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Constitutional Nonsense on Debt
What the 14th Amendment really says about the debt ceiling and debt default


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John Berlau

Lo and behold! As we celebrated this Fourth of July amid the debt-ceiling fight, the netroots and progressive pundits suddenly discovered the Constitution’s relevance in fiscal matters. It doesn’t seem like that long ago — because it wasn’t that long ago — that they ridiculed the very idea of constitutional limits on Congress in economic policymaking, and even mocked the GOP’s public reading of the Constitution at the beginning of the current session.

Of the new House rule requiring a statement of the constitutional authority for bills, Ian Millhiser wrote at ThinkProgress that “the constitutional lunatics are now in charge of the GOP’s asylum.” It was completely unnecessary for Congress to cite constitutional justification for its actions, Millhiser proclaimed, because “Article I of the Constitution gives Congress broad authority” and “leaves budgeting decisions almost entirely to the judgment of Congress.”

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But now that the GOP Congress is exercising this “broad authority” — or rather, what has always been its basic authority — over the nation’s purse strings to press for spending cuts as a condition of hiking the $14 trillion debt ceiling by another trillion or so, Millhiser, the Huffington Post, and The New Republic have suddenly discovered that in at least this one instance, the Constitution supposedly limits Congress’s economic powers. Section 4 of the 14th Amendment, which states that “the validity of the public debt of the United States, authorized by law . . . shall not be questioned,” makes the debt ceiling itself unconstitutional, their argument goes. Folks who were railing against the “unitary executive” a few years ago now argue that if Congress doesn’t give Obama what he wants, this section gives him the constitutional authority to issue new debt by himself; otherwise, there would not be enough money to pay the existing debt, and the 14th Amendment does not allow that.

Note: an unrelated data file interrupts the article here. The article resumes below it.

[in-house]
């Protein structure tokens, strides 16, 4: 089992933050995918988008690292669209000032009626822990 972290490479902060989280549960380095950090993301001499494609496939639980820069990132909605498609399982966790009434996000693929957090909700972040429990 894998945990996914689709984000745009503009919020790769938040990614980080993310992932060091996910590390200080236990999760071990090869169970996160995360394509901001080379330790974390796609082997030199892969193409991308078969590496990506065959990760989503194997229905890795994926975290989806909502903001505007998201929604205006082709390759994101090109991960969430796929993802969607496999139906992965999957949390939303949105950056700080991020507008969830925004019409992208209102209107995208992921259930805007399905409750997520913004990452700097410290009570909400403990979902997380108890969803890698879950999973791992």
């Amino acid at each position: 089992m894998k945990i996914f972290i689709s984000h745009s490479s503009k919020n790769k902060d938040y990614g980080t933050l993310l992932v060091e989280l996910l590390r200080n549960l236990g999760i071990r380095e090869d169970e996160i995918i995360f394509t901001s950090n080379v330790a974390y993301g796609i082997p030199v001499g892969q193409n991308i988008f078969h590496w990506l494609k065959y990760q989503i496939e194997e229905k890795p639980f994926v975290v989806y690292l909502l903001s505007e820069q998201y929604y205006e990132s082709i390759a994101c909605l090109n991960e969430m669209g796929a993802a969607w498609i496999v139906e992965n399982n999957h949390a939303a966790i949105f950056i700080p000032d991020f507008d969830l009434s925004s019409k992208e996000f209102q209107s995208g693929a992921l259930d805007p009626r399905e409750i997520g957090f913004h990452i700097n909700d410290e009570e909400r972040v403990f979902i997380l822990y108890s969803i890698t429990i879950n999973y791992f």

Just a few months after arguing majestically about how the Constitution puts virtually no limits on the “judgment of Congress,” Millhiser now hopes the White House begins “seriously exploring whether the Constitution will save America’s economy from the GOP’s extortionary tactics.” And David Dayen of FireDogLake, who thought it was “silliness” for members of Congress to read the Constitution in its entirety at the start of the session, now thinks it’s okay to read this one little section. He urges Democrats to stop tussling with Republicans over spending and taxes and just go with “a strategy that works: reading the Constitution.”

But this tortured interpretation of the 14th Amendment actually shows why members of Congress — as well as the pundit class — should have participated in the public reading of the entire Constitution earlier this year. If they had done that, they might not have skipped over an essential passage regarding the power to borrow. Article I, Section 8 — the same part of the Constitution that gives Congress the power to tax, appropriate, and “regulate commerce . . . among the states” (long the Left’s justification for any regulation of activity, or in the case of Obamacare, the inactivity of not buying health insurance) — also explicitly states: “The Congress shall have power to . . . borrow money on the credit of the United States.”

The 14th Amendment doesn’t affect this power one bit. It applies only to debt “authorized by law,” and as Catholic University Law School distinguished scholar John S. Baker wrote recently in NRO, “Only Congress — not the president — makes law.”

What it perhaps does do — based on one Supreme Court case — is require the Treasury Department to prioritize payment of existing debt to bondholders over other spending in the event the debt ceiling isn’t raised. So if the government finds itself short on cash, it has to keep paying the bondholders and find the necessary savings in some other part of the budget. This is exactly what conservatives like Sen. Pat Toomey (R., Pa.) have been trying to codify through legislation. As Michael McConnell, the distinguished director of the Stanford Constitutional Law Center, has put it, “the real effect of Section Four of the Fourteenth Amendment is almost the opposite of what hopeful voices in Washington are saying.”



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